Caffeine for the Prevention and Treatment of Postdural Puncture Headache: Debunking the Myth


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Abstract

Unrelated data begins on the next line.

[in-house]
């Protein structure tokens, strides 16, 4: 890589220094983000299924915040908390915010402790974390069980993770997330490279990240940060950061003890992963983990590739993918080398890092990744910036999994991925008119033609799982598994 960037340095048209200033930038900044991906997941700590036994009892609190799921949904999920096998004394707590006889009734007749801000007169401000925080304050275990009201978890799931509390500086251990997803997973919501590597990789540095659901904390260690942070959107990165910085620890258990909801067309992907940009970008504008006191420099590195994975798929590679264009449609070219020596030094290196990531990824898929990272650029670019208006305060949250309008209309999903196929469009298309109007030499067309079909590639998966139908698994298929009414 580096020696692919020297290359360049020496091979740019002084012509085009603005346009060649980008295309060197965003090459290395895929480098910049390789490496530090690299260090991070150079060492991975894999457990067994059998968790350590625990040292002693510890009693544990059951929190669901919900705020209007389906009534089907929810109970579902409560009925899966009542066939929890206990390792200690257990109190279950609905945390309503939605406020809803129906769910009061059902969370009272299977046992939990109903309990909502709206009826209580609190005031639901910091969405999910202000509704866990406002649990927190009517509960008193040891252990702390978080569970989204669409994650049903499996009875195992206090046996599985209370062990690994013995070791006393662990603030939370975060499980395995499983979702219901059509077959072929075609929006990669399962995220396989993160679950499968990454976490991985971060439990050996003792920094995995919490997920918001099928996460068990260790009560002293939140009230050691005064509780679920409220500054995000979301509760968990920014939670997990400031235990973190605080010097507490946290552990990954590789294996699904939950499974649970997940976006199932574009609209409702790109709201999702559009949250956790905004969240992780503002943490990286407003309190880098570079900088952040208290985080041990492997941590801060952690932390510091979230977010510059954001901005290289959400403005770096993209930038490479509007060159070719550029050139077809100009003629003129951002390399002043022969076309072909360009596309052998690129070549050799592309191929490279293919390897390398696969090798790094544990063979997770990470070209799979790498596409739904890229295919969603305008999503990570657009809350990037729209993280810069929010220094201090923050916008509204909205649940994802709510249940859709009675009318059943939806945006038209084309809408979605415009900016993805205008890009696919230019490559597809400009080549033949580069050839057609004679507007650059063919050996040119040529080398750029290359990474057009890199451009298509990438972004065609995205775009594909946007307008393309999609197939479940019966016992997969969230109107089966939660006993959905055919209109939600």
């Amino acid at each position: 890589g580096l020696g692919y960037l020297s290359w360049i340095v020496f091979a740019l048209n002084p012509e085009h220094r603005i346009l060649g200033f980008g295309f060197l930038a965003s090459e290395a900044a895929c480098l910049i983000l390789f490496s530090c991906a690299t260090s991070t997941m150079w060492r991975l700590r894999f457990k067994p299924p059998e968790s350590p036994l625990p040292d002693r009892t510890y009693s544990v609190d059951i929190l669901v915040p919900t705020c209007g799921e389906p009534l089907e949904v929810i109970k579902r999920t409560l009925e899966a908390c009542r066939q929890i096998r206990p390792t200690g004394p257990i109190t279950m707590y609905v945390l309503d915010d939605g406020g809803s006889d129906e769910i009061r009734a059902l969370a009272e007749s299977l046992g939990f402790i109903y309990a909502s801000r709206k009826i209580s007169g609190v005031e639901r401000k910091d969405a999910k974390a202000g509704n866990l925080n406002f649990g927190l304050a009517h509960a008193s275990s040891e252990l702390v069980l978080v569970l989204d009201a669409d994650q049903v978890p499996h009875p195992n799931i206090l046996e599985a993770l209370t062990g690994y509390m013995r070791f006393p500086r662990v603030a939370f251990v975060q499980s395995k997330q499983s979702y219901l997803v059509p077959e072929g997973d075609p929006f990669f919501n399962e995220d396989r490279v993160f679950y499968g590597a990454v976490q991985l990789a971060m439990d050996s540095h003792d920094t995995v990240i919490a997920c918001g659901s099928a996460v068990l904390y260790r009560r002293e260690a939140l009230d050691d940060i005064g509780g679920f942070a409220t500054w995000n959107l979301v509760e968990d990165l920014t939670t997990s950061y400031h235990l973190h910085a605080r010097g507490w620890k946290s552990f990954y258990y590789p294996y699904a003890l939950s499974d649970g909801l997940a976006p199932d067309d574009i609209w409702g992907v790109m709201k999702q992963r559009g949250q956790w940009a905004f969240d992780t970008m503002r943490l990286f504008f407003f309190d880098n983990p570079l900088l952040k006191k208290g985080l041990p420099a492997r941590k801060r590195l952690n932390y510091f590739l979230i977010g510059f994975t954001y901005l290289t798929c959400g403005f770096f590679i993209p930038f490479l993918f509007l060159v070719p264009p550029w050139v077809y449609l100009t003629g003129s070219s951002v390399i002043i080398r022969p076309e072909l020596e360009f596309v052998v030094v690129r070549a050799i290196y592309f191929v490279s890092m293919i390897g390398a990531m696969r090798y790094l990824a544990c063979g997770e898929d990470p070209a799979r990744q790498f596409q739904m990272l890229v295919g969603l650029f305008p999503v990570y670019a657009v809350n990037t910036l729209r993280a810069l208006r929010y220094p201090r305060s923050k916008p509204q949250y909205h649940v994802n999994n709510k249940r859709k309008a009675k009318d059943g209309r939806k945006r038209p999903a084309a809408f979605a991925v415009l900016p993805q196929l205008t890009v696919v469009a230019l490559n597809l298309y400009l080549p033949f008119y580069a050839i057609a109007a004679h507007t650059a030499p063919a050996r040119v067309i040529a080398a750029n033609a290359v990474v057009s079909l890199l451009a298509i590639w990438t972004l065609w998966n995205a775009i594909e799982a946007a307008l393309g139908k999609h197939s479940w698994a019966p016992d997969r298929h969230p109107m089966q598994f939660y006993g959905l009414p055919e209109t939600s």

Objective:Is caffeine effective in preventing and treating postdural puncture headache (PDPH)?Methods:The question was addressed with a structured evidence-based clinical neurologic practice review via videoconferencing between 3 academic institutions. Participants included consultant and resident neurologists, clinical epidemiologists, medical librarians, and clinical content experts. A critically appraised topic format was employed, starting with a clinical scenario and structured question. Participant groups at each of the 3 institutions independently devised search strategies, located and compiled the best evidence, performed critical appraisals, synthesized the results, summarized the evidence, provided commentary, and declared bottom-line conclusions.Results:Three directly relevant randomized controlled trial articles were selected as the best available evidence for the clinical questions. Two investigated caffeine [oral and intravenous (IV)] as PDPH prophylaxis and 1 (oral) as PDPH treatment. One additional quasirandomized trial (IV) and 1 open-label trial (IV) of caffeine for PDPH treatment were located by reviewing bibliographies. Articles describing the pharmacological basis for caffeine therapy were also identified. No valid pharmacological rationale for caffeine as an antinociceptive agent for PDPH exists. The clinical trials are few in number, small in sample size, methodologically weak or flawed, and either demonstrate no effectiveness, contradictory and conflicting results, or invalid answers.Conclusions:The wide endorsement for caffeine to prevent and treat PDPH found in textbooks and review articles appears to be unwarranted and insufficiently supported by the available pharmacological and clinical evidence.

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